The federal carbon tax started on April 1, 2019, in Ontario, New Brunswick, Saskatchewan and Manitoba. The carbon tax puts a direct cost on emissions. As a result, greenhouse gas emitters pay a specific amount for each tonne of carbon dioxide emitted from burning carbon-based fuels. Now, there is speculation surrounding whether or not the federal carbon tax is hurting the job market in Canada.
Where Should the Blame be Placed?
Some experts state that the federal carbon tax is directly causing a decline in employment. However, others insist there is no direct correlation. The Saskatchewan government claims jobs in the oil and gas sector have declined by about 14oo positions 1 . Conversely, Saskatchewan Trade Minister Jeremy Harrison says that jobs lost are a result of several factors, not the federal carbon tax alone. Also, jobs outside of the energy sector have seen a recent lift in positions filled.
Additional Factors Involved
The federal carbon tax has been active in Canada for just shy of five months. No official reports suggest that Canada’s economy as a whole is suffering. The lack of new pipelines and federal legislation that dictates how energy projects are contributing factors as well.
Looking Ahead to the Future
Currently, the only implication that appears to be tangible is the $50 per tonne maximum tax ceiling in 2022. Another interesting caveat to the discussion is the fact that most of the revenue raised through the carbon tax returns to households (either from rebates or tax returns). Only time will tell if reaching the maximum tax amount will have a directly negative impact on the Canadian economy.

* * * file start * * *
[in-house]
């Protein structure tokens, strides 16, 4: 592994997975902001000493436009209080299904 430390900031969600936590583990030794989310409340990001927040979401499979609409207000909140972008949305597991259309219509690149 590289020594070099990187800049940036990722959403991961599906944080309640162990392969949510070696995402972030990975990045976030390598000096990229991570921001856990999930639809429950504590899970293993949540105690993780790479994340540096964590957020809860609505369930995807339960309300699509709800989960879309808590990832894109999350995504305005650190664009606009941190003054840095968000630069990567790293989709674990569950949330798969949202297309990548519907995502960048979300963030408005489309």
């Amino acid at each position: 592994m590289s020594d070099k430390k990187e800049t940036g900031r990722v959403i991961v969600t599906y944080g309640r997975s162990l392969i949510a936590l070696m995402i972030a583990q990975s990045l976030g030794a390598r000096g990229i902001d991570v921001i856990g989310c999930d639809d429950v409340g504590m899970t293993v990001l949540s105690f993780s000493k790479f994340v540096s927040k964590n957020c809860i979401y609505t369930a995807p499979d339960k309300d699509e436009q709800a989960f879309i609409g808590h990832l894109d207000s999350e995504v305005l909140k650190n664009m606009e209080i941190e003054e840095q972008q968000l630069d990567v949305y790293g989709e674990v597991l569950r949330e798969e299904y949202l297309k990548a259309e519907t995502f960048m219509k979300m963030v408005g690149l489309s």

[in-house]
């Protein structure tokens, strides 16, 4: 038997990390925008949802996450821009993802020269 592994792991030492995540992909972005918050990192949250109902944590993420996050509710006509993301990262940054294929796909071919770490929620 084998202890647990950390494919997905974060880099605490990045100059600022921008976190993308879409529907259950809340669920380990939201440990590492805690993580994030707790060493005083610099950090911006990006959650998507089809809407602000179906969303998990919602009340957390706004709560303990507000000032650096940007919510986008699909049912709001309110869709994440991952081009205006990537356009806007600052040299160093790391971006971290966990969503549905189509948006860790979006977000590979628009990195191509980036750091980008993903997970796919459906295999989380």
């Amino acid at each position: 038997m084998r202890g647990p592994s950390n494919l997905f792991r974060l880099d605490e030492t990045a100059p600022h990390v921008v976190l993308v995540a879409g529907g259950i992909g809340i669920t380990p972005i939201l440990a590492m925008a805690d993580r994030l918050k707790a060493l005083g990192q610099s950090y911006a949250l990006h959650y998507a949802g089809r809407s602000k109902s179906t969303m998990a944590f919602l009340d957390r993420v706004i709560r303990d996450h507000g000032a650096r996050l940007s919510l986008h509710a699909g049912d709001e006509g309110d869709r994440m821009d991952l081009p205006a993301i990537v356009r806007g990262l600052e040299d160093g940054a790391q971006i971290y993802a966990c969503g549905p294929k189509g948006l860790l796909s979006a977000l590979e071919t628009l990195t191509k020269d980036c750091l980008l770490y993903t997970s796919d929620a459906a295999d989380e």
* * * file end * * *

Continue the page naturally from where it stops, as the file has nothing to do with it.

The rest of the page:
Carbon intensive and trade-sensitive industries are feeling more of a direct impact to the recent carbon tax. However, more time is needed to make an informed assessment of near and long-term implications. Gas stations have been strongly encouraged to display stickers 2 that read, “the federal carbon tax will cost you”, through a government mandate. Gas stations who don’t abide by the rule will receive a written warning of insubordinate behavior. The federal carbon tax will likely continue to be a high point of dissension in the days to come.
1 Is the federal carbon tax killing jobs? Experts say answer isn’t in ‘black and white’ by Stephanie Taylor
2 8 Things Doug Ford has been Up to Lately by Rebecca Gao